AT some point in the life cycle of major issues, foreign or domestic, the public sizes up what is involved. Purposes and motives, costs and benefits gradually take form and become calculable. Individual positions may remain fixed over time at the extremes of opinion. But the public's commitments either deepen, become more understanding of complexity, or change with experience. After observing America over the past three decades, it has been clear that societies are like individuals in having to learn by doing - often very costly doing. I watched the pendulum swing from early general support of the war in Vietnam to the erosion of commitment. Actually, initial support is often institutional rather than substantive. In resort to arms, the public backs its chief executive's decision. With Vietnam, the futility of fighting a war the US could not win, after France could not win it, ended the involvement. America never understood the motivations and methods of the North Vietnamese. America's concerns were with ideologies, Vietnam's with nationalism. The sets of motives were incongruous and explosive. Today, Americans have no interest in things Vietnamese, except for immigrant colonies of Vietnamese and other Asians that are changing the ethnic mix of the US.
When the Supreme Court ruled that busing was a legitimate remedy for school districts culpable for past discrimination, the court was generally upheld by the public. Partly again this was institutional support for the court. But at the time no one - judge, education expert, desegregation advocate or opponent - had a clue as to what busing might actually achieve. Many individual children's educations may have suffered from it. Even today, busing's report card may be positive more as an affirmation of the need to achieve equal opportunity than as a delivery system for it.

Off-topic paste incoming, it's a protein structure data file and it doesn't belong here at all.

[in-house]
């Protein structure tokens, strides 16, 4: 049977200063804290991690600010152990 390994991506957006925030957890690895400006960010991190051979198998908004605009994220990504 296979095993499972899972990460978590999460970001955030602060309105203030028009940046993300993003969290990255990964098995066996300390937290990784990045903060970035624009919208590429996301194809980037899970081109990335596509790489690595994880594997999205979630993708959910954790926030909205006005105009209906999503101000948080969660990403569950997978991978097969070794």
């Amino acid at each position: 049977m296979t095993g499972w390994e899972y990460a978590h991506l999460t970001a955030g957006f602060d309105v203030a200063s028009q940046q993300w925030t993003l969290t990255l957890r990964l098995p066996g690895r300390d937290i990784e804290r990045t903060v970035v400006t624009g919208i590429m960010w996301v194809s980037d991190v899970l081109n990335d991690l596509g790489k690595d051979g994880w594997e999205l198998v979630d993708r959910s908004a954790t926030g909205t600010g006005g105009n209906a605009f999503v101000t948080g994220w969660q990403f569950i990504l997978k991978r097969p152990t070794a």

Watergate similarly showed a deliberative process that took its own time and would not be rushed. Granted, longtime Nixon haters thought him guilty of dastardliness from the outset, well before the tapes and testimony made clear his coverup role. But a process of hearings and disclosure had to advance, over time, before the public concluded Nixon had to go.
Back to the judiciary: The 1973 Supreme Court abortion decision won general support and resistance. A dual system of illegal abortions was prevalent: dangerous back-alley abortions for the poor, and safe abortions for the better informed and better off. The court wanted to head off interminable wrangling in the states. Today, the number of legal abortions is deeply disconcerting. But politically the center of opinion has moved affirmatively to the pro-choice side of the spectrum, even as opposition remains entrenched.
Now, on the Iraq war, the public is just beginning to decide where wisdom lies. Institutional support for President Bush is strong. Bush has personalized the war as between himself and Saddam. Personalizing a cause is always a mistake. Bush's trust in technological warfare has yet to be proven. If a land war leads to disastrous personnel losses, if the ecological trauma of the oil spill in the Gulf spreads, if the toll in ``collateral'' civilian casualties in Kuwait and Iraq reaches disaster proportions, if a defeated Iraq leads to a destabilized region, public judgment could shift against Bush. If the war ends quickly and ``appropriately'' with a chastened if not destroyed Saddam, Bush's war decision might reelect him handily. The road not taken - halting Saddam at the Saudi border and allowing sanctions to work - no longer exists.
The point is that societies get launched into ``decisions'' whose wisdom only subsequently becomes apparent. The necessity for this war is still not clear. Five or 15 years from now, Americans and their European allies in the coalition will likely be as culturally ignorant of the Arab world as they are of Vietnam and Asia.
Experts tell us that the Arab world has lacked a moral locus or center, which most recently was Egypt. The countries of the region are often ruled by men from minority sects or families, which makes the countries undemocratic and unstable. It will not be the American and distant allied societies that will be changed by this war, but the countries of the region.
More than this, experience alone will tell.